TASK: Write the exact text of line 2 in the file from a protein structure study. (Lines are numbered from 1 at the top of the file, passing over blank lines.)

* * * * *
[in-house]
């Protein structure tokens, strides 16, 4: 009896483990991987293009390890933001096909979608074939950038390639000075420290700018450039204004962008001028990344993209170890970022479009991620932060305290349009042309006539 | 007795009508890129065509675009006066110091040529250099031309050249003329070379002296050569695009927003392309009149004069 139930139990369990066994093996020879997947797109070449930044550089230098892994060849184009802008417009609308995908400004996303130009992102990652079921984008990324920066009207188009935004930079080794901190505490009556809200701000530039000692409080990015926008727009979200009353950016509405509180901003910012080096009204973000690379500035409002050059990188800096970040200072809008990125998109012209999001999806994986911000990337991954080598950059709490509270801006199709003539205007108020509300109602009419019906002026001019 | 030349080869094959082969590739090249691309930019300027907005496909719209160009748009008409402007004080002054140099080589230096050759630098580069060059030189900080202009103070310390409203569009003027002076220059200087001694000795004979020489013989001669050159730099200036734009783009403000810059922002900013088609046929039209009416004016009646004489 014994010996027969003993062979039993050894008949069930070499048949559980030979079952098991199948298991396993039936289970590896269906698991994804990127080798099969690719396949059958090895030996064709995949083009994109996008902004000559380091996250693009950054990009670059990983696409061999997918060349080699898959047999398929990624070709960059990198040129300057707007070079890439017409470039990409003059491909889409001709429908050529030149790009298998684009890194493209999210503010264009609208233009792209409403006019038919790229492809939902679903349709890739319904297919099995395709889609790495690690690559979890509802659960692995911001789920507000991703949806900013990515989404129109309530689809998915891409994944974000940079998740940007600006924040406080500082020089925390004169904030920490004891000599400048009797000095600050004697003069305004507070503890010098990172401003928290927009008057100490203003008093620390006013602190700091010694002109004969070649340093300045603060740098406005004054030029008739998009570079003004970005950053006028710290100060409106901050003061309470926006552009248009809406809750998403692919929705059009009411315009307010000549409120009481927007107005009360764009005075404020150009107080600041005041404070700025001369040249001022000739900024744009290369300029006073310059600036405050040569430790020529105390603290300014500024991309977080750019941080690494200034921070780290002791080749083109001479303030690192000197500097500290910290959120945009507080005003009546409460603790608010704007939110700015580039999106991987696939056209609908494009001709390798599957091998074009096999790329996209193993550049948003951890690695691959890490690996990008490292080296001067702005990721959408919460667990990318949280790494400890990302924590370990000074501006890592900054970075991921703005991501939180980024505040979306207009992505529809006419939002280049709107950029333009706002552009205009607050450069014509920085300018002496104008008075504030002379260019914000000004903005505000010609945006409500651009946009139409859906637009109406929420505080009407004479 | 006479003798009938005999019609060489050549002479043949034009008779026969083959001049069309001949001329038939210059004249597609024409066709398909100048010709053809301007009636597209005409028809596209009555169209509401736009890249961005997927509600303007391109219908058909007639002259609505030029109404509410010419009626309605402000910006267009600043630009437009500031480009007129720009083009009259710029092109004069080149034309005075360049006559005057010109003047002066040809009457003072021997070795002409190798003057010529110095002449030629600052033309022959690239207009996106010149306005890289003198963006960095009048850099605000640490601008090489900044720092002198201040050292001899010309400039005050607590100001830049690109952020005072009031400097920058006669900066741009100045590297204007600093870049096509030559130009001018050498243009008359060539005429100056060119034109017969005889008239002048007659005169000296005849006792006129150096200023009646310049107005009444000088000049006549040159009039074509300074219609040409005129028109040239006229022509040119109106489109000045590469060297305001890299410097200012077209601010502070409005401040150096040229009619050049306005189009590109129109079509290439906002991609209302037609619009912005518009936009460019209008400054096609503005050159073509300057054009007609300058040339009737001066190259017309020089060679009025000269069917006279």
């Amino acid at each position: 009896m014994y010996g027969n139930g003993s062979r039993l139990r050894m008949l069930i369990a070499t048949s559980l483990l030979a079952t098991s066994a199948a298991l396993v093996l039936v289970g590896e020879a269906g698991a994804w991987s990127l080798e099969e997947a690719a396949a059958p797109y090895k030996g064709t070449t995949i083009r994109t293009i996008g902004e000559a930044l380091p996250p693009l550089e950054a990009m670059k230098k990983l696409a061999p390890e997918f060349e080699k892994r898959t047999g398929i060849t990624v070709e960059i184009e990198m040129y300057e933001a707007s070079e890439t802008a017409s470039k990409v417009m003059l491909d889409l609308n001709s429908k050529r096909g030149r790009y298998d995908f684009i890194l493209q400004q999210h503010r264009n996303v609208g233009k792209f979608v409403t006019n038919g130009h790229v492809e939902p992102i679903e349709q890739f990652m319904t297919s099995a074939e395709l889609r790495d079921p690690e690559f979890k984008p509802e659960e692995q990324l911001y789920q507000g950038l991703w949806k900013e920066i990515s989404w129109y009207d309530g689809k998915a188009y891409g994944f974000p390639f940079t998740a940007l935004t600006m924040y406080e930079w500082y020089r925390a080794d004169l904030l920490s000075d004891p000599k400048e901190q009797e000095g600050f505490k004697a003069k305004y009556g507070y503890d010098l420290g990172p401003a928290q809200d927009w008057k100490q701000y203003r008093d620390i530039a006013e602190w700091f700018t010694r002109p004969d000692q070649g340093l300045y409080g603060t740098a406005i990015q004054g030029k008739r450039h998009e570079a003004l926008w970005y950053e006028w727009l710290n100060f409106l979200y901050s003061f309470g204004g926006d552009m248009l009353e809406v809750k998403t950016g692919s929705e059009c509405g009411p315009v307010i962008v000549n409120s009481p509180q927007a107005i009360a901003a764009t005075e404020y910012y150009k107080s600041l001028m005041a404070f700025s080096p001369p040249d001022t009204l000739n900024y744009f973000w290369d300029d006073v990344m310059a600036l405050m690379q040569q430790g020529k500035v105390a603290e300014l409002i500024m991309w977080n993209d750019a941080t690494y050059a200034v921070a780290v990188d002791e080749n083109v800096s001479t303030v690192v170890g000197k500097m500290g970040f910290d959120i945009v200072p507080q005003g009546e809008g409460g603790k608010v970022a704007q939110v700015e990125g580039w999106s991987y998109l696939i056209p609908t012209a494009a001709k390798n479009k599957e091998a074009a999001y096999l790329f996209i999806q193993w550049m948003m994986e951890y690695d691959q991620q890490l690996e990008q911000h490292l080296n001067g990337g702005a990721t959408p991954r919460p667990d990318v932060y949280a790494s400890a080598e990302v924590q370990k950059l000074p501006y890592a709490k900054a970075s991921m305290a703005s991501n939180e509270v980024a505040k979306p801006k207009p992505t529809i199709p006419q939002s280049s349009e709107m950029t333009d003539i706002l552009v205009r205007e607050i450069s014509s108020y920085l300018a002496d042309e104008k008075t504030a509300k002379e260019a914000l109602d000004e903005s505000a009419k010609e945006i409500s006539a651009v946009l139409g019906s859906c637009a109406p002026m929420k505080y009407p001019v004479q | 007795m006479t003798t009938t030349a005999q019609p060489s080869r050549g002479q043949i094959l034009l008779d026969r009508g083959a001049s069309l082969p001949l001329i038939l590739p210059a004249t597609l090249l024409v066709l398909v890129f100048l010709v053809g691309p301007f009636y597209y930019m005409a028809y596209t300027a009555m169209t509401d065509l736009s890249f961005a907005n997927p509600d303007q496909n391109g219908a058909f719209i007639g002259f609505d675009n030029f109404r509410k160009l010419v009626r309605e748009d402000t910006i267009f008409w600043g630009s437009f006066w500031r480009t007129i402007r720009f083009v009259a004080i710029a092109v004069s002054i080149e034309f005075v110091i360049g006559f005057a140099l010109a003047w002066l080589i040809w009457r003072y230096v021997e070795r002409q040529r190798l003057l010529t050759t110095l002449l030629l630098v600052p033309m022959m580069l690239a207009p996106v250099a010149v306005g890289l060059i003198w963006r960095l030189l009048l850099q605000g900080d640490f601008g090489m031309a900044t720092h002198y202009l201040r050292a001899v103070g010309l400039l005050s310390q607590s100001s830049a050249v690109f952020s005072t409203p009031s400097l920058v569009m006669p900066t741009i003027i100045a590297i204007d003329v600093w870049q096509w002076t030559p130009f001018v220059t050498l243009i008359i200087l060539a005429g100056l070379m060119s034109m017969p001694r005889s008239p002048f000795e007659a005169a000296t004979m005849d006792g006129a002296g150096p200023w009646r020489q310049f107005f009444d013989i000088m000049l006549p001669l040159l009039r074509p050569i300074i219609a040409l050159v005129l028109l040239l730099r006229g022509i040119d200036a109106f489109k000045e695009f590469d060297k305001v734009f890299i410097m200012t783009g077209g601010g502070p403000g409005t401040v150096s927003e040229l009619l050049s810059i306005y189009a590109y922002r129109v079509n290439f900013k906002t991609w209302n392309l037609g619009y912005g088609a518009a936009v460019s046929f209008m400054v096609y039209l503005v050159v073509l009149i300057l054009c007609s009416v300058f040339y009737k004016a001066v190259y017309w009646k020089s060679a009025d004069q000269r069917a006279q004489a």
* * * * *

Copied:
């Protein structure tokens, strides 16, 4: 009896483990991987293009390890933001096909979608074939950038390639000075420290700018450039204004962008001028990344993209170890970022479009991620932060305290349009042309006539 | 007795009508890129065509675009006066110091040529250099031309050249003329070379002296050569695009927003392309009149004069 139930139990369990066994093996020879997947797109070449930044550089230098892994060849184009802008417009609308995908400004996303130009992102990652079921984008990324920066009207188009935004930079080794901190505490009556809200701000530039000692409080990015926008727009979200009353950016509405509180901003910012080096009204973000690379500035409002050059990188800096970040200072809008990125998109012209999001999806994986911000990337991954080598950059709490509270801006199709003539205007108020509300109602009419019906002026001019 | 030349080869094959082969590739090249691309930019300027907005496909719209160009748009008409402007004080002054140099080589230096050759630098580069060059030189900080202009103070310390409203569009003027002076220059200087001694000795004979020489013989001669050159730099200036734009783009403000810059922002900013088609046929039209009416004016009646004489 014994010996027969003993062979039993050894008949069930070499048949559980030979079952098991199948298991396993039936289970590896269906698991994804990127080798099969690719396949059958090895030996064709995949083009994109996008902004000559380091996250693009950054990009670059990983696409061999997918060349080699898959047999398929990624070709960059990198040129300057707007070079890439017409470039990409003059491909889409001709429908050529030149790009298998684009890194493209999210503010264009609208233009792209409403006019038919790229492809939902679903349709890739319904297919099995395709889609790495690690690559979890509802659960692995911001789920507000991703949806900013990515989404129109309530689809998915891409994944974000940079998740940007600006924040406080500082020089925390004169904030920490004891000599400048009797000095600050004697003069305004507070503890010098990172401003928290927009008057100490203003008093620390006013602190700091010694002109004969070649340093300045603060740098406005004054030029008739998009570079003004970005950053006028710290100060409106901050003061309470926006552009248009809406809750998403692919929705059009009411315009307010000549409120009481927007107005009360764009005075404020150009107080600041005041404070700025001369040249001022000739900024744009290369300029006073310059600036405050040569430790020529105390603290300014500024991309977080750019941080690494200034921070780290002791080749083109001479303030690192000197500097500290910290959120945009507080005003009546409460603790608010704007939110700015580039999106991987696939056209609908494009001709390798599957091998074009096999790329996209193993550049948003951890690695691959890490690996990008490292080296001067702005990721959408919460667990990318949280790494400890990302924590370990000074501006890592900054970075991921703005991501939180980024505040979306207009992505529809006419939002280049709107950029333009706002552009205009607050450069014509920085300018002496104008008075504030002379260019914000000004903005505000010609945006409500651009946009139409859906637009109406929420505080009407004479 | 006479003798009938005999019609060489050549002479043949034009008779026969083959001049069309001949001329038939210059004249597609024409066709398909100048010709053809301007009636597209005409028809596209009555169209509401736009890249961005997927509600303007391109219908058909007639002259609505030029109404509410010419009626309605402000910006267009600043630009437009500031480009007129720009083009009259710029092109004069080149034309005075360049006559005057010109003047002066040809009457003072021997070795002409190798003057010529110095002449030629600052033309022959690239207009996106010149306005890289003198963006960095009048850099605000640490601008090489900044720092002198201040050292001899010309400039005050607590100001830049690109952020005072009031400097920058006669900066741009100045590297204007600093870049096509030559130009001018050498243009008359060539005429100056060119034109017969005889008239002048007659005169000296005849006792006129150096200023009646310049107005009444000088000049006549040159009039074509300074219609040409005129028109040239006229022509040119109106489109000045590469060297305001890299410097200012077209601010502070409005401040150096040229009619050049306005189009590109129109079509290439906002991609209302037609619009912005518009936009460019209008400054096609503005050159073509300057054009007609300058040339009737001066190259017309020089060679009025000269069917006279």